H800: What are web 2.0 technologies and why do they matter?

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Image: Salvatore Vuono / FreeDigitalPhotos.net

Week 18’s reading on H800 concerns web 2.0 and answering the question ‘What are web 2.0 technologies and why do they matter?’

A simple definition is that web 2.0 refers to technologies and tools that are now available through a web browser with the numbering system indicating a progression or versioning element (as in software development).

“Web 2.0 tools comprise novel applications and services that run in a web browser. By invoking the language of software versioning, ‘2.0’ implies that the technology heralds a step change in what we can now do with the web”. (Crook in TLRP-TEL 2008 Report , Education 2.0? Designing the Web for Teaching and Learning)

We can understand more clearly what web 2.0 might be if we look at what is meant by web 1.0. This was the first web and was characterised by websites that essentially reproduced non-web models: online shopfronts, electronic versions of documents, brochures converted into websites, directory listings (Yahoo and Craigslist). Essentially, web 1.0 still had a publication and producer versus consumer/buyer model but just using a different format.

Web 2.0 is an evolution and adaptation of this model where the boundary between producer and consumer is fluid, mixed and then formed into a mutually dependent relationship. For example, Amazon gets better because the buyers of books rate, write reviews, follow other reviews which enables Amazon to give personalised feedback and recommendations.

So Web 2.0 technologies are not only the tools that have evolved (Amazon is still speciously a bookstore) but the ways in which the ‘networked-ness’  permeates has enabled new ways of using the tools in a more participatory manner that has two continuing effects:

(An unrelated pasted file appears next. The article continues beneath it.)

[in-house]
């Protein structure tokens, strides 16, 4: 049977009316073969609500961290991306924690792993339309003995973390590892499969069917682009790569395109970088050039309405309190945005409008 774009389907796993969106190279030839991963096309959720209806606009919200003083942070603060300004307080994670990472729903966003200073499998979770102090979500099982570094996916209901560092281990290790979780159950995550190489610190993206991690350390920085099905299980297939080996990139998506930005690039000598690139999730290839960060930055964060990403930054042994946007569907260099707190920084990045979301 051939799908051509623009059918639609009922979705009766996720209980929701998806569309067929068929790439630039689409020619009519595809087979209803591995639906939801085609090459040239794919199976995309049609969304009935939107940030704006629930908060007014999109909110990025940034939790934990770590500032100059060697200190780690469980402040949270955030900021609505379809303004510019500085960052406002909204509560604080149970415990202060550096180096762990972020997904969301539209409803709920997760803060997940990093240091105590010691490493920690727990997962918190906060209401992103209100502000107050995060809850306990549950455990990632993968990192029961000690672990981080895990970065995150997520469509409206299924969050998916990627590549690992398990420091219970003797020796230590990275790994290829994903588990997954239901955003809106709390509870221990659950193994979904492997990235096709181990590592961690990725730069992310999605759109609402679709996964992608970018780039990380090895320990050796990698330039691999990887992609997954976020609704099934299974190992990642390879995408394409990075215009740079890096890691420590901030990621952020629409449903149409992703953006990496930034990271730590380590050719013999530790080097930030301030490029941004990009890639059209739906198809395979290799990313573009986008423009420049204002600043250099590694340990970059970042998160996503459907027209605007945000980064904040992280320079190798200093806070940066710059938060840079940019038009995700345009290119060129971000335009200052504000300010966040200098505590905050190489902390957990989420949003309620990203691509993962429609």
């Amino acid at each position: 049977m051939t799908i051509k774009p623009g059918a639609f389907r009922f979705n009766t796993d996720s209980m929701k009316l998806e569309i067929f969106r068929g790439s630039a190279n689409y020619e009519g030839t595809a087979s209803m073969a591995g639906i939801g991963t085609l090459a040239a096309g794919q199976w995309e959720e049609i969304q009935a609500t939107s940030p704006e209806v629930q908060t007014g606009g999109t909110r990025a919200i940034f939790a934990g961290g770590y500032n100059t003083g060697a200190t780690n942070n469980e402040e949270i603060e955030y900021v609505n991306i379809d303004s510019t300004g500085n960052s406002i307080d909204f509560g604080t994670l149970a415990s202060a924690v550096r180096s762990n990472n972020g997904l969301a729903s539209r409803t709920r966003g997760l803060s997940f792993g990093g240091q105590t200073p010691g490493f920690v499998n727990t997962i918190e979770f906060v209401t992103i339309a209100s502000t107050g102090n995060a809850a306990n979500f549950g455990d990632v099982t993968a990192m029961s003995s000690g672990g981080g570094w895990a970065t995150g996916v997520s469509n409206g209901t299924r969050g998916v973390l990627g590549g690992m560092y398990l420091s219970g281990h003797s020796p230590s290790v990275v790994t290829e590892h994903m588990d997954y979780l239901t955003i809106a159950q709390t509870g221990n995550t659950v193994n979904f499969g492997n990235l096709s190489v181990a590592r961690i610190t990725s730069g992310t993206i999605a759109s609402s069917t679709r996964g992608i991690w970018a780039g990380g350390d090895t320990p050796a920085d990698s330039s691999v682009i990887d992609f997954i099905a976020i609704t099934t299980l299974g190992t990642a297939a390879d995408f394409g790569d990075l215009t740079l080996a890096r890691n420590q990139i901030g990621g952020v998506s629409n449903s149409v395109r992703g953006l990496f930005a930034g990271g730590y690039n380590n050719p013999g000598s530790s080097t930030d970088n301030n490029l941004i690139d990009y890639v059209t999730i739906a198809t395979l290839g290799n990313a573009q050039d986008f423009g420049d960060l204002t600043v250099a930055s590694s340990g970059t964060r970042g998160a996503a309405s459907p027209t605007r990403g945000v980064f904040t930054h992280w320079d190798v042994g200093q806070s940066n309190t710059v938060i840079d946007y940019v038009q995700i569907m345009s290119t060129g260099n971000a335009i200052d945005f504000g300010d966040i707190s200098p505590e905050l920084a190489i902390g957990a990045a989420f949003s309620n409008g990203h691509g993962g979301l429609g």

• the tools change in themselves and keep changing
  • new ways of acting emerge as a result of the tools including new tools

The ways tools evolve and people’s use of them in new ways is fluid, circular and unpredictable.

Crook’s description of four areas (playful, expressive, reflective and exploratory) does a good job of summing up four distinct areas where these everyday activities play out online using web 2.0 tools as he maps tools to these aspects. So collaborative gaming and Second Life map to our playful aspects while Youtube and mashups are forms of collaborative expression. On the reflective aspect, blogs, social networks such as Facebook, and wikis enable reflection while tagging, social bookmarking and folksonomies fulfil collaborative discovery and exploration.

Web 2.0 matters in a number of ways for education because it:

  1. Challenges traditional ways of doing things (free economy, e-books are not really owned, long tail is profitable) and affects business models includung education.
  2. Enables a more participative approach than consuming media to a co-creationist model (Youtube, blogs). Expression, publication and creation are integral aspects of education.
  3. Rapidly evolves so the meaning changes as well (concept of perpetual beta). This has implications for course design and educational products.
  4. Is consumer/participant driven (ratings, clicks) so consumer’s needs more important and become part of the design. Education will need to take more account of student preferences.

Web 2.0 technologies and ways of doing things have permeated all sorts of areas : business 2.0, parenting 2.0 (OK, I threw that one in) and education 2.0. Web 2.0 is more than another medium or another format for doing things. It is new way of doing things altogether, but we don’t necessarily know the way forward, where we are going or what the likely outcome is to be.

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